• Instead of printing out kitchen orders on thermal paper, which are usually bad for health and the environment, we opted for a kitchen display system where orders are reflected on a tablet. We have also adopted email receipts for customers who require receipts.
  • For customers who want plastic bags, we give them used but clean plastic bags that come our way, such as those from suppliers when they deliver goods to us.
  • We have recently started giving away empty alcohol glass bottles to customers who want them, and are in the works to give away used coffee grounds when it becomes more manageable.
  • I had to make calls on what it means to be sustainable. For instance, we still use plastic Tupperwares at the cafe because alternatives like glass or metal may not be suitable.
That’s truly impressive, all the thoughtful efforts you put in every action! And very inspiring! Now can you tell us more about the local artists whose work is viewable in the café, how did you come to collaborate?

Our approach to using materials that would otherwise be considered as waste is apparent in our cafe. The first very thing you notice is the heavy use of salvaged timber in the facade and interior of our space.

We have also worked with many locals to showcase how waste can be turned into something aesthetic and functional. Some of our most notable partners to date include:

  • The Table Guy, who took on the challenge of marrying eco-conscious production values with local design sensibilities and resources, and delivered the stunning Kizuna Table. The Kizuna Table used exclusively offcuts (waste product pieces) from larger furniture build projects, in salvaged Singapore Mahogany wood. And now, the Kizuna Table is available for sale to the public.
  • Our friend Sarah, the designer of our zero-waste pattern apron: in line with our commitment to sustainability, Sarah designed and produced aprons made from a zero waste pattern based on the dimensions of beautiful gifted fabrics from Musubi.
  • Our friend from Rehyphen gifted us with this beautiful piece of artwork in our space. Rehyphen pioneers an up-cycling initiative where they collect discarded cassette tapes from locals and weave them into a piece of MusicCloth as an effort to reduce and eliminate e-waste, while giving the product new life. She selected “The Art of Noise” tape for us, and spent about 180 minutes to weave our logo. This MusicCloth has also been transformed into beautiful wearable pieces and accessories like clutch bags!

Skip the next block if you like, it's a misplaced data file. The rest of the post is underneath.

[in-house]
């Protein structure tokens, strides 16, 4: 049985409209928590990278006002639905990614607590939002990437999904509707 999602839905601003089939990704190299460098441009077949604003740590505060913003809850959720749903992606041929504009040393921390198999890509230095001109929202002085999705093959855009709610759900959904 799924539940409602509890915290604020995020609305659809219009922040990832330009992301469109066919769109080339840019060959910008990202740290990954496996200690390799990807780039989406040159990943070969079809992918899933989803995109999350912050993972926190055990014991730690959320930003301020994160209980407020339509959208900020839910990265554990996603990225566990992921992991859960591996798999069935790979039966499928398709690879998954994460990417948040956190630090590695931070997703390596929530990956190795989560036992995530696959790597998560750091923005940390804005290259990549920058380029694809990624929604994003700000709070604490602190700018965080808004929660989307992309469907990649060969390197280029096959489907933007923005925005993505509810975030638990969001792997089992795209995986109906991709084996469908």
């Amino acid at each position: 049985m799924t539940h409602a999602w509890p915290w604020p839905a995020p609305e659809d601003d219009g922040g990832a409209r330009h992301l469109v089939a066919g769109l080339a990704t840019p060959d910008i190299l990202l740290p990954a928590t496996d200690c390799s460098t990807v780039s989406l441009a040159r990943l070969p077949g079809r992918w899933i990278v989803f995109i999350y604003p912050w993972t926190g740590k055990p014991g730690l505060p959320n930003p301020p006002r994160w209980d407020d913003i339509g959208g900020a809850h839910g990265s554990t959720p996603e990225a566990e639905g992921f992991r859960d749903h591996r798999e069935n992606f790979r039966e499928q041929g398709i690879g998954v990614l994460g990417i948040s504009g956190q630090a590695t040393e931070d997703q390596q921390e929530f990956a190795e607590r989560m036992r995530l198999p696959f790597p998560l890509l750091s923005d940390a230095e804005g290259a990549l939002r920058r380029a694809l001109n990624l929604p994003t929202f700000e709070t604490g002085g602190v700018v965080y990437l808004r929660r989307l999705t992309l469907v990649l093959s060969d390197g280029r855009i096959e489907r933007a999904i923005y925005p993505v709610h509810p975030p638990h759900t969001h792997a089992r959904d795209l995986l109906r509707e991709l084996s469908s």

Kizuna's Collab Serie with The Table Guy
Education is also something you care about. Can you share how you’re trying to raise awareness among your customers?

This is really a tough one. After several months into the business, regular customers now know that we do not offer plastic bags (new ones anyway), and would make an effort to bring their own carriers (:

Whenever we have the time, we share stories like those about the tables and the aprons with the customers. To many of them, offcuts and zero waste patterns are new concepts. I’m happy to be able to expose them to more interpretations of sustainability this way, and I hope for more collaborations in the future to do even more.

What are you most proud of?

I am happy to have built a platform to show that sustainability can be beautiful and feasible for a business, and look forward to more collaborations and more improvements in the future.

What would be your top 3 pieces of advice to The Matcha Initiative (TMI) users?
  1. Just start, even if you cannot achieve 100% sustainability. It is ok. It is more important to start and reduce the environmental impact, even if it is not a gigantic leap.
  2. Being financially sustainable in your business is also important for you to continue on your quest to be more environmentally sustainable.
  3. Find a community and talk to others. You may discover new ideas and solutions to your problem.
How could you help The Matcha Initiative (TMI) users?

I can share my experiences about setting up a space, and I am open to collaborations that promote sustainability.

Shen kindly accepts to answer your questions.
If you need additional insights, you can send her a message.